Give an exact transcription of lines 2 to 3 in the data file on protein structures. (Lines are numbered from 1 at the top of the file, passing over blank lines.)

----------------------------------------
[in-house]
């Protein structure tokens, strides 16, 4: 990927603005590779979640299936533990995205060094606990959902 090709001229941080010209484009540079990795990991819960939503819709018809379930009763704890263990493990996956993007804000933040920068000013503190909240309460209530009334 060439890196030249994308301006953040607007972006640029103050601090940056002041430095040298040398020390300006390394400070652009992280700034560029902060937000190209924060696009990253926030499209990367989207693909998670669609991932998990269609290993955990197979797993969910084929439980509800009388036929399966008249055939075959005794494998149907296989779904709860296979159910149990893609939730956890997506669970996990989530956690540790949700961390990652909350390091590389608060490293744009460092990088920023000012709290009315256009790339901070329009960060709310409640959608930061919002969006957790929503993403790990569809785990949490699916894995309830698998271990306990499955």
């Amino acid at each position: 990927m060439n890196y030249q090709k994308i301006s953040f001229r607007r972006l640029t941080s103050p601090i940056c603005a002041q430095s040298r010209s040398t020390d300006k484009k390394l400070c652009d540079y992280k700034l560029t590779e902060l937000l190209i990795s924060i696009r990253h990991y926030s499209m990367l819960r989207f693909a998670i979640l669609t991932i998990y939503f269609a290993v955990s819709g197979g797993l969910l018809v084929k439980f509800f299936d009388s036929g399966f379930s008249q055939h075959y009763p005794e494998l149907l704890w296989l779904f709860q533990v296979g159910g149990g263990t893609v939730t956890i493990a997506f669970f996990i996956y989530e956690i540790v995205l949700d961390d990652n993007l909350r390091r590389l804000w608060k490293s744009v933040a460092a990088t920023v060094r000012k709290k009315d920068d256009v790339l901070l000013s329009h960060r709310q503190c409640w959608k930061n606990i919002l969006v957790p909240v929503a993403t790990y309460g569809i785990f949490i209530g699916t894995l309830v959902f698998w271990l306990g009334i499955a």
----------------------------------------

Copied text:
């Protein structure tokens, strides 16, 4: 990927603005590779979640299936533990995205060094606990959902 090709001229941080010209484009540079990795990991819960939503819709018809379930009763704890263990493990996956993007804000933040920068000013503190909240309460209530009334 060439890196030249994308301006953040607007972006640029103050601090940056002041430095040298040398020390300006390394400070652009992280700034560029902060937000190209924060696009990253926030499209990367989207693909998670669609991932998990269609290993955990197979797993969910084929439980509800009388036929399966008249055939075959005794494998149907296989779904709860296979159910149990893609939730956890997506669970996990989530956690540790949700961390990652909350390091590389608060490293744009460092990088920023000012709290009315256009790339901070329009960060709310409640959608930061919002969006957790929503993403790990569809785990949490699916894995309830698998271990306990499955």
């Amino acid at each position: 990927m060439n890196y030249q090709k994308i301006s953040f001229r607007r972006l640029t941080s103050p601090i940056c603005a002041q430095s040298r010209s040398t020390d300006k484009k390394l400070c652009d540079y992280k700034l560029t590779e902060l937000l190209i990795s924060i696009r990253h990991y926030s499209m990367l819960r989207f693909a998670i979640l669609t991932i998990y939503f269609a290993v955990s819709g197979g797993l969910l018809v084929k439980f509800f299936d009388s036929g399966f379930s008249q055939h075959y009763p005794e494998l149907l704890w296989l779904f709860q533990v296979g159910g149990g263990t893609v939730t956890i493990a997506f669970f996990i996956y989530e956690i540790v995205l949700d961390d990652n993007l909350r390091r590389l804000w608060k490293s744009v933040a460092a990088t920023v060094r000012k709290k009315d920068d256009v790339l901070l000013s329009h960060r709310q503190c409640w959608k930061n606990i919002l969006v957790p909240v929503a993403t790990y309460g569809i785990f949490i209530g699916t894995l309830v959902f698998w271990l306990g009334i499955a």